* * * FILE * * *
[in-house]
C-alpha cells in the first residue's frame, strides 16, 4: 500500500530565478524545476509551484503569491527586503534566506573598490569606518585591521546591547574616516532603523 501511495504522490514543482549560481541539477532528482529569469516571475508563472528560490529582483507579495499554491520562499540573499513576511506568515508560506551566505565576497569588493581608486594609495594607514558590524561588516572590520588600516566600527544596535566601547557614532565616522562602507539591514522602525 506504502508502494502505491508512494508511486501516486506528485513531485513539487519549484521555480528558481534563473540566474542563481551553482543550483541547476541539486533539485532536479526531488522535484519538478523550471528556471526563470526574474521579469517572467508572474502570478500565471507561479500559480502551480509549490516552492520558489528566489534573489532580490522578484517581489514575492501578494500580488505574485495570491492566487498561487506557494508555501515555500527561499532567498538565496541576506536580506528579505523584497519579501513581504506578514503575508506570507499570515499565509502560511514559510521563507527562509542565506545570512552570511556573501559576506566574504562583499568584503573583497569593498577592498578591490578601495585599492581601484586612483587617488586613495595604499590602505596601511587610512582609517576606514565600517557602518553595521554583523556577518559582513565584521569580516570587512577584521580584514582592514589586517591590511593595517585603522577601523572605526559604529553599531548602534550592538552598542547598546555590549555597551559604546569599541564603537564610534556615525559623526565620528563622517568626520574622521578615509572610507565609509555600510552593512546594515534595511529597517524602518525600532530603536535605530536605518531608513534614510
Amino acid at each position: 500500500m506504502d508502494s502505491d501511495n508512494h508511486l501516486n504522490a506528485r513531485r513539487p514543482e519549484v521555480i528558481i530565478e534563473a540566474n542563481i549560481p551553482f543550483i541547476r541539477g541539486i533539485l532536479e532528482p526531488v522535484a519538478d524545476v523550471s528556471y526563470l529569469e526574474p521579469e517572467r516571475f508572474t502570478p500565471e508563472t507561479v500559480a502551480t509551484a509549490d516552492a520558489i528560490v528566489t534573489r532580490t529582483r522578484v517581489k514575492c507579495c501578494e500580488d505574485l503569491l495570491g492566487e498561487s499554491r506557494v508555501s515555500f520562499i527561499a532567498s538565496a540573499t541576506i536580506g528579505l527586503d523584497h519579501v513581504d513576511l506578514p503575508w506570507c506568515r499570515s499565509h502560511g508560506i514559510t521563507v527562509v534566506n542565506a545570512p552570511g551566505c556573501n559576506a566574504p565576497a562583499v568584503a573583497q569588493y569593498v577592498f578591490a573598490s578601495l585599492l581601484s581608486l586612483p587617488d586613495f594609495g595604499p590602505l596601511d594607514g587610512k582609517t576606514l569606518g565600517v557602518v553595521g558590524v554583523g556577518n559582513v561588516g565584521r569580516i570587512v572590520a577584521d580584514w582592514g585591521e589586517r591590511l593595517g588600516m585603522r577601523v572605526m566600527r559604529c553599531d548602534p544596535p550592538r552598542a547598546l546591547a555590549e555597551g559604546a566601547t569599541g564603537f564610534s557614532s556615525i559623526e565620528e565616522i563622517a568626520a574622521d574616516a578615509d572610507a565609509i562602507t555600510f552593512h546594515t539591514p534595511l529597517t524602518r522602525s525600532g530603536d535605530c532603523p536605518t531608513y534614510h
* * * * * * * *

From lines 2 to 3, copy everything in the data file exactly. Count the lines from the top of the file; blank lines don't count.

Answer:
C-alpha cells in the first residue's frame, strides 16, 4: 500500500530565478524545476509551484503569491527586503534566506573598490569606518585591521546591547574616516532603523 501511495504522490514543482549560481541539477532528482529569469516571475508563472528560490529582483507579495499554491520562499540573499513576511506568515508560506551566505565576497569588493581608486594609495594607514558590524561588516572590520588600516566600527544596535566601547557614532565616522562602507539591514522602525 506504502508502494502505491508512494508511486501516486506528485513531485513539487519549484521555480528558481534563473540566474542563481551553482543550483541547476541539486533539485532536479526531488522535484519538478523550471528556471526563470526574474521579469517572467508572474502570478500565471507561479500559480502551480509549490516552492520558489528566489534573489532580490522578484517581489514575492501578494500580488505574485495570491492566487498561487506557494508555501515555500527561499532567498538565496541576506536580506528579505523584497519579501513581504506578514503575508506570507499570515499565509502560511514559510521563507527562509542565506545570512552570511556573501559576506566574504562583499568584503573583497569593498577592498578591490578601495585599492581601484586612483587617488586613495595604499590602505596601511587610512582609517576606514565600517557602518553595521554583523556577518559582513565584521569580516570587512577584521580584514582592514589586517591590511593595517585603522577601523572605526559604529553599531548602534550592538552598542547598546555590549555597551559604546569599541564603537564610534556615525559623526565620528563622517568626520574622521578615509572610507565609509555600510552593512546594515534595511529597517524602518525600532530603536535605530536605518531608513534614510
Amino acid at each position: 500500500m506504502d508502494s502505491d501511495n508512494h508511486l501516486n504522490a506528485r513531485r513539487p514543482e519549484v521555480i528558481i530565478e534563473a540566474n542563481i549560481p551553482f543550483i541547476r541539477g541539486i533539485l532536479e532528482p526531488v522535484a519538478d524545476v523550471s528556471y526563470l529569469e526574474p521579469e517572467r516571475f508572474t502570478p500565471e508563472t507561479v500559480a502551480t509551484a509549490d516552492a520558489i528560490v528566489t534573489r532580490t529582483r522578484v517581489k514575492c507579495c501578494e500580488d505574485l503569491l495570491g492566487e498561487s499554491r506557494v508555501s515555500f520562499i527561499a532567498s538565496a540573499t541576506i536580506g528579505l527586503d523584497h519579501v513581504d513576511l506578514p503575508w506570507c506568515r499570515s499565509h502560511g508560506i514559510t521563507v527562509v534566506n542565506a545570512p552570511g551566505c556573501n559576506a566574504p565576497a562583499v568584503a573583497q569588493y569593498v577592498f578591490a573598490s578601495l585599492l581601484s581608486l586612483p587617488d586613495f594609495g595604499p590602505l596601511d594607514g587610512k582609517t576606514l569606518g565600517v557602518v553595521g558590524v554583523g556577518n559582513v561588516g565584521r569580516i570587512v572590520a577584521d580584514w582592514g585591521e589586517r591590511l593595517g588600516m585603522r577601523v572605526m566600527r559604529c553599531d548602534p544596535p550592538r552598542a547598546l546591547a555590549e555597551g559604546a566601547t569599541g564603537f564610534s557614532s556615525i559623526e565620528e565616522i563622517a568626520a574622521d574616516a578615509d572610507a565609509i562602507t555600510f552593512h546594515t539591514p534595511l529597517t524602518r522602525s525600532g530603536d535605530c532603523p536605518t531608513y534614510h